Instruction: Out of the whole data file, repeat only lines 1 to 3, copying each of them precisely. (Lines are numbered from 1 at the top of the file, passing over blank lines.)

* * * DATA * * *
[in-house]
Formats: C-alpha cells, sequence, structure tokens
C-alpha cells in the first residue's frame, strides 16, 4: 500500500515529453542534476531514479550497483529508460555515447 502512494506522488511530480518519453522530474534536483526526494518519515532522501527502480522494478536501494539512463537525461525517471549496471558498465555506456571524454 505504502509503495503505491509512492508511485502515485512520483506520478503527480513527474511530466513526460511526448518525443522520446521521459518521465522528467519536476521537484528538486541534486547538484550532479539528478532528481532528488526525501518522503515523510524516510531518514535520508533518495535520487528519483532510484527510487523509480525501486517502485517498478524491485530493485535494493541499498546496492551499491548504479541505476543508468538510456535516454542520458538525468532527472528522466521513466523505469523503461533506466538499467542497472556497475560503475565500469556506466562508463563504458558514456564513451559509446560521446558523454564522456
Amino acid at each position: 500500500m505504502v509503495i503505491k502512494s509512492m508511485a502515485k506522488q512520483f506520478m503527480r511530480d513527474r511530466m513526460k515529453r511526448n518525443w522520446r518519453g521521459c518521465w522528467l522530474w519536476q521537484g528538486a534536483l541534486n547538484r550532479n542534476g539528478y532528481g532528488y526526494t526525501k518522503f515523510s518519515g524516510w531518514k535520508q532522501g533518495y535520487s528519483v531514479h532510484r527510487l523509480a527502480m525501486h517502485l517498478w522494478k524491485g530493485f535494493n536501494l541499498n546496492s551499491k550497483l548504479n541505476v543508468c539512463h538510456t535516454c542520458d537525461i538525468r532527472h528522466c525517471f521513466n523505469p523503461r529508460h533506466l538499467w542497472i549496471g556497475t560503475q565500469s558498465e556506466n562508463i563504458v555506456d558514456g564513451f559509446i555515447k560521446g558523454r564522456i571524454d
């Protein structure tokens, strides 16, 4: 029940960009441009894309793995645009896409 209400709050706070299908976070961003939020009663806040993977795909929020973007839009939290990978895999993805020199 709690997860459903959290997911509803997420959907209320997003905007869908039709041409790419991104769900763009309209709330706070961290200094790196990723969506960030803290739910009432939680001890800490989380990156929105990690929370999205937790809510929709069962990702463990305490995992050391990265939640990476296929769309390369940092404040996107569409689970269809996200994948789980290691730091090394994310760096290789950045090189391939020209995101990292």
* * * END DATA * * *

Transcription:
[in-house]
Formats: C-alpha cells, sequence, structure tokens
C-alpha cells in the first residue's frame, strides 16, 4: 500500500515529453542534476531514479550497483529508460555515447 502512494506522488511530480518519453522530474534536483526526494518519515532522501527502480522494478536501494539512463537525461525517471549496471558498465555506456571524454 505504502509503495503505491509512492508511485502515485512520483506520478503527480513527474511530466513526460511526448518525443522520446521521459518521465522528467519536476521537484528538486541534486547538484550532479539528478532528481532528488526525501518522503515523510524516510531518514535520508533518495535520487528519483532510484527510487523509480525501486517502485517498478524491485530493485535494493541499498546496492551499491548504479541505476543508468538510456535516454542520458538525468532527472528522466521513466523505469523503461533506466538499467542497472556497475560503475565500469556506466562508463563504458558514456564513451559509446560521446558523454564522456